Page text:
Relations Between Videogame Play and 8th-Graders’ Mathematics Achievement

Relations Between Videogame Play and 8th-Graders’ Mathematics Achievement

Scott Tobias (Kent State University at Stark, USA), Duane Rudy (University of Missouri, USA) and Jean Ispa (University of Missouri, USA)
DOI: 10.4018/jgcms.2011100103
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Abstract

This study explores whether any relationships exist between math performance scores on the Missouri Assessment Plan (MAP), its subscales and time spent playing the child’s favorite videogame given the game’s spatial content and cognitive complexity. Relationships between gender and math scores were also examined. Findings indicate no main effect of time spent playing, spatial content, or level of complexity of games on math performance. However, several math scores interacted with time spent playing one’s favorite video game, such that higher levels of math performance occurred when participants played games high in spatial content at low amounts of time. A similar interaction occurred when examining complexity of the game and time spent playing. The study provides preliminary evidence that it may be important to consider the spatial or complexity content of videogames in addition to time spent playing when addressing the relationship between videogame play and adolescent math performance.
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Spatial-Temporal Content, Mathematics, and Videogames

It has been argued that the use of videogames may contribute to spatial-temporal skills (Subrahmanyam et al., 2001) which involves mental processing of items presented visually, specifically noting the shape, color, and movement of items as they move (Vandierendonck & De Vooght, 1997). This type of processing is common to videogames where individuals must focus on the visual stimuli presented to them and act on what they see. Tetris, a videogame that asks the player to rotate variously shaped pieces in space in order to complete horizontal lines, has been utilized in studies exploring spatial-temporal reasoning (De Lisi & Wolford, 2002; Okagaki & Frensch, 1994; Sims & Mayer, 2002). Other studies have used videogames such as Blockout (a game in which 3D blocks must be rotated and arranged into patterns) and STAR (a puzzle game in which participants are asked to think spatially several steps in advance) because they also utilize spatial-temporal reasoning (De Lisi & Cammarano, 1996; Peterson et al., 2004). By asking the videogame player to process information presented visually and then strategize and take action based on visual input, many popular videogames may support spatial-temporal reasoning.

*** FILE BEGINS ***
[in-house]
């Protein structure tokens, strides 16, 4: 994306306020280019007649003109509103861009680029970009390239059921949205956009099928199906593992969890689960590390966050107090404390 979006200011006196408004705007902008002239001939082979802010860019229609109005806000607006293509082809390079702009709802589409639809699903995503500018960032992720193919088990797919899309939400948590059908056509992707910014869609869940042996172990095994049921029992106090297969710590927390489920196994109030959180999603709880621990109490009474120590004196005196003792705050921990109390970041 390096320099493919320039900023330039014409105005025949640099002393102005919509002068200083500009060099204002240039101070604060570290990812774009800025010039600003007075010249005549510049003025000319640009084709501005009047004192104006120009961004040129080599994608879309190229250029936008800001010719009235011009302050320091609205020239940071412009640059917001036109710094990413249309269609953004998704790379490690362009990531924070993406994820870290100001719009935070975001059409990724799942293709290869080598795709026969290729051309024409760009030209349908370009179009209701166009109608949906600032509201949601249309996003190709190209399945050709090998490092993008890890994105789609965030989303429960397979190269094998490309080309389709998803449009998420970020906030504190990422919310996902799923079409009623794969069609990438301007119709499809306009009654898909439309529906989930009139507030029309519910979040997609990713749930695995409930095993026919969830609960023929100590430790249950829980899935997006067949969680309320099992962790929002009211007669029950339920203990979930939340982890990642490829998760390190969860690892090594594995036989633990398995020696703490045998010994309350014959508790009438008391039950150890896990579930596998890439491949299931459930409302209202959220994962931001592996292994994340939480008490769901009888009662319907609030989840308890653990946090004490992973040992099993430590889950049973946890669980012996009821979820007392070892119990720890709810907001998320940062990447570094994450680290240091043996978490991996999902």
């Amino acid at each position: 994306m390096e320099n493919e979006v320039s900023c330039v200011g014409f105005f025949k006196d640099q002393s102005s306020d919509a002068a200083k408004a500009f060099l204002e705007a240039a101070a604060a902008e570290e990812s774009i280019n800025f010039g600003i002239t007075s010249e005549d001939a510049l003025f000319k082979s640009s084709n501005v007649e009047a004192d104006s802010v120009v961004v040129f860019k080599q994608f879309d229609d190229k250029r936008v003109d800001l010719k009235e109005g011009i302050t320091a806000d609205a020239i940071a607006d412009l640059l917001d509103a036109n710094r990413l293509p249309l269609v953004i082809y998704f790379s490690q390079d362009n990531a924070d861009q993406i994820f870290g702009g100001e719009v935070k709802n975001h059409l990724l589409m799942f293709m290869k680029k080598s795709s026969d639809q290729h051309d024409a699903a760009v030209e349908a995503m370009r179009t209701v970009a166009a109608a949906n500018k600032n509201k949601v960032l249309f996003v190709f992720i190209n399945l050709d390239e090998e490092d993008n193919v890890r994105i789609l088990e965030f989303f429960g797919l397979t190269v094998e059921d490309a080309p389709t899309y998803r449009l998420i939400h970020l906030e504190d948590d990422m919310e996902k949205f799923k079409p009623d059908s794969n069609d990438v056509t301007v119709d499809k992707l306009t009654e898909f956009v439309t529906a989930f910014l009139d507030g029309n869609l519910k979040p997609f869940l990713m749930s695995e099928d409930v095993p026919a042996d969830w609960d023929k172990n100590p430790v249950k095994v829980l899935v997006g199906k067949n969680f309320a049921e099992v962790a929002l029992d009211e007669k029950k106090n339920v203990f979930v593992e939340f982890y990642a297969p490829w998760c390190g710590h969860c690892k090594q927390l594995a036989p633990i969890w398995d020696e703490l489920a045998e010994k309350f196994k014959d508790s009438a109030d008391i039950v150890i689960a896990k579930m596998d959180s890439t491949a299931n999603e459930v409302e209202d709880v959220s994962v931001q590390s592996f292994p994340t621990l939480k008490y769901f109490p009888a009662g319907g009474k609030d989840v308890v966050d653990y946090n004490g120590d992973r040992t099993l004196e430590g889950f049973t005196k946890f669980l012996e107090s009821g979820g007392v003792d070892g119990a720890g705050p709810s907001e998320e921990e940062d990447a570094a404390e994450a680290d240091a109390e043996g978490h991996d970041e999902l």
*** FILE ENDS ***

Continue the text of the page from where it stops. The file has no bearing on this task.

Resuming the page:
Lachance and Mazzocco (2006) note that spatial based problem solving has been correlated with math skills in children’s early grade levels. Pani, Chariker, Dawson, and Johnson (2005) state that spatial-temporal reasoning (in this case mental rotation) is fundamental for problem solving in fields such as mathematics and engineering. They argue that the ability to undertake a spatial task such as mental rotation and predict its outcome demonstrates one of the earliest instances of physical reasoning and perceptual organization. Pani et al. (2005) also argue that this basic reasoning allows the individual to discover the limits of the physical world and allow the reorganization of thought in order to more efficiently process future spatial problems.

Assel, Landry, Swank, Smith, and Steelman (2003) speculated that children who show greater spatial skills as measured by two subtests of the Stanford-Binet IV (pattern recognition and copying of shapes) at age 6 would exhibit greater mathematical skills at age 8. These tasks require the use of fine motor skills, visual discrimination of presented stimuli, and the integration of visual and motor processes. The tasks undertaken included word problems as well as tasks that drew on geometry concepts such as length and area. Findings from the study supported the hypothesis that those with greater spatial skills at age 6 would exhibit greater math skill at age 8 (Assel et al., 2003). This finding is also supported by De Lisi and Wolford (2002), who confirm that while spatial abilities are not taught as a specific part of educational curricula, the impact of spatial-temporal reasoning is quite profound in some areas of mathematical and scientific problem solving. They demonstrate that students who display higher levels of spatial-temporal reasoning are also able to show a greater variety of problem solving strategies, specifically in math (De Lisi & Wolford, 2002).

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